4. Discussion and Conclusions

Without data on the contribution of fluorescence to the total visual signal under real world conditions, I cannot make definitive claims about the purpose or use of fluorescence in firefly sensory ecology [20]. However, the data collected here may help in identifying and classifying fireflies in the future. Previous studies, taken with the results described here, including spectral sensitivities, indicate that fluorescence as a trait is common in the family Lampyridae.

The difference in fluorescent wavelengths between the pronotum and the lantern of the same species would suggest that fluorescence is caused by multiple chemicals in fireflies or that light absorption and transmission are affected differently in different organs. In some species, the presence of multiple excitation peaks would suggest that the chemical composition of the lantern involves multiple fluorescent chemicals, likely as a result of the chemiluminescent organs contained there, and may be different from that of the pronotum, in which fluorescence is seen in soft tissue gaps in opaque chitin. Another explanation could be frequency modulation of light through translucent exoskeletal tissue. Fluorescence seems to be prevalent throughout the soft tissue of the firefly. Wilkerson and Lloyd [21] reported fluorescence in ground up homogenates of firefly species, suggesting it may be prevalent throughout the soft tissue. Fluorescence has also been reported in the hemolymph of fireflies as they reflex-bleed [14], though no spectral data are available for this.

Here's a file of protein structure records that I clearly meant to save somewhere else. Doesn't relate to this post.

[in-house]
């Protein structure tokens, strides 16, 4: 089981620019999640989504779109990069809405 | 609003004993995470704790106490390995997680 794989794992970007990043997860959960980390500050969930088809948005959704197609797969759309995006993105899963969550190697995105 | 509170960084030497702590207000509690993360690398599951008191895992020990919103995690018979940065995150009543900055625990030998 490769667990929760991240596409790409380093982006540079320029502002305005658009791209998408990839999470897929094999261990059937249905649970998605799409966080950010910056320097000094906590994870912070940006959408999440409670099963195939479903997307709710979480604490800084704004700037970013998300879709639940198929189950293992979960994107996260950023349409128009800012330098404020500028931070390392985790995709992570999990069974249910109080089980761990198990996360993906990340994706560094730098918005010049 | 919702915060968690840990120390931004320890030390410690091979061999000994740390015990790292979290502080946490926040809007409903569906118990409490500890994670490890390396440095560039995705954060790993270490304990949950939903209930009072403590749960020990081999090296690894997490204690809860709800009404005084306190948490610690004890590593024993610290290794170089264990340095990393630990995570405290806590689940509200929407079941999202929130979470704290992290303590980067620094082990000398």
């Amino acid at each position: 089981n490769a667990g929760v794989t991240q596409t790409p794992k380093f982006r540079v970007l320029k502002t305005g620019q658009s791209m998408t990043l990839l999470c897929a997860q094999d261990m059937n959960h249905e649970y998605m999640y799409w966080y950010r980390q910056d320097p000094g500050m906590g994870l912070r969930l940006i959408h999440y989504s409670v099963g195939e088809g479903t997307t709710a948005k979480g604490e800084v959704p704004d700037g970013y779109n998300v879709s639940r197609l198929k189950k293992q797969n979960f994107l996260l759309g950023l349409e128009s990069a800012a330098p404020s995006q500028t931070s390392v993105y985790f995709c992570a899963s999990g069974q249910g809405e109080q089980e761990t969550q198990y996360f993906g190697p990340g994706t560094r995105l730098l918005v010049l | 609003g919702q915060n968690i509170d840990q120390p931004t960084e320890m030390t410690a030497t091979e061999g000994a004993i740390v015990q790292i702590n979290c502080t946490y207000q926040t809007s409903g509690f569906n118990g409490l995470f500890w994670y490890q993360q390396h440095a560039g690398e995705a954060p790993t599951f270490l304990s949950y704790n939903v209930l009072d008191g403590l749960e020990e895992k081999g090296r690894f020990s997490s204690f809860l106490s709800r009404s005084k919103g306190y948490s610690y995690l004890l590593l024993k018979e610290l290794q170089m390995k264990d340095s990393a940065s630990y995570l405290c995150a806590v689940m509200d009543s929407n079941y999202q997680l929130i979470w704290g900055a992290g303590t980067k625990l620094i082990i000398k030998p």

Fluorescence in fireflies has been documented previously as “red” or “green” [15, 17]. Visually, fireflies tend to present a pattern of both green and red in combination. These data seem to show that the green fluorescence in fireflies is more prevalent than the red. Unfortunately, the equipment did not allow for enough resolution to distinguish different parts of the fluorescent patterns, so it was not possible to differentiate those wavelengths. For this reason, it was also not possible to examine the elytral margins of specimens, as they presented a too small target. In any case, the green fluorescence seems to dominate the red one.

The variation found in the two P. linearis specimens is notable for individuals being ostensibly part of the same species. This may be an example of different species or subspecies within the linearis species complex, which encompasses several species or subspecies of Pyractomena to the point where differentiation by physiology or behavior is extremely difficult [22]. The same was found in Photinus aquilonius. However, as DNA testing was not possible, it was not feasible to definitively account for this variation. These data may point to a way to differentiate species of Pyractomena (and Photinus) without necessitating complete dissection.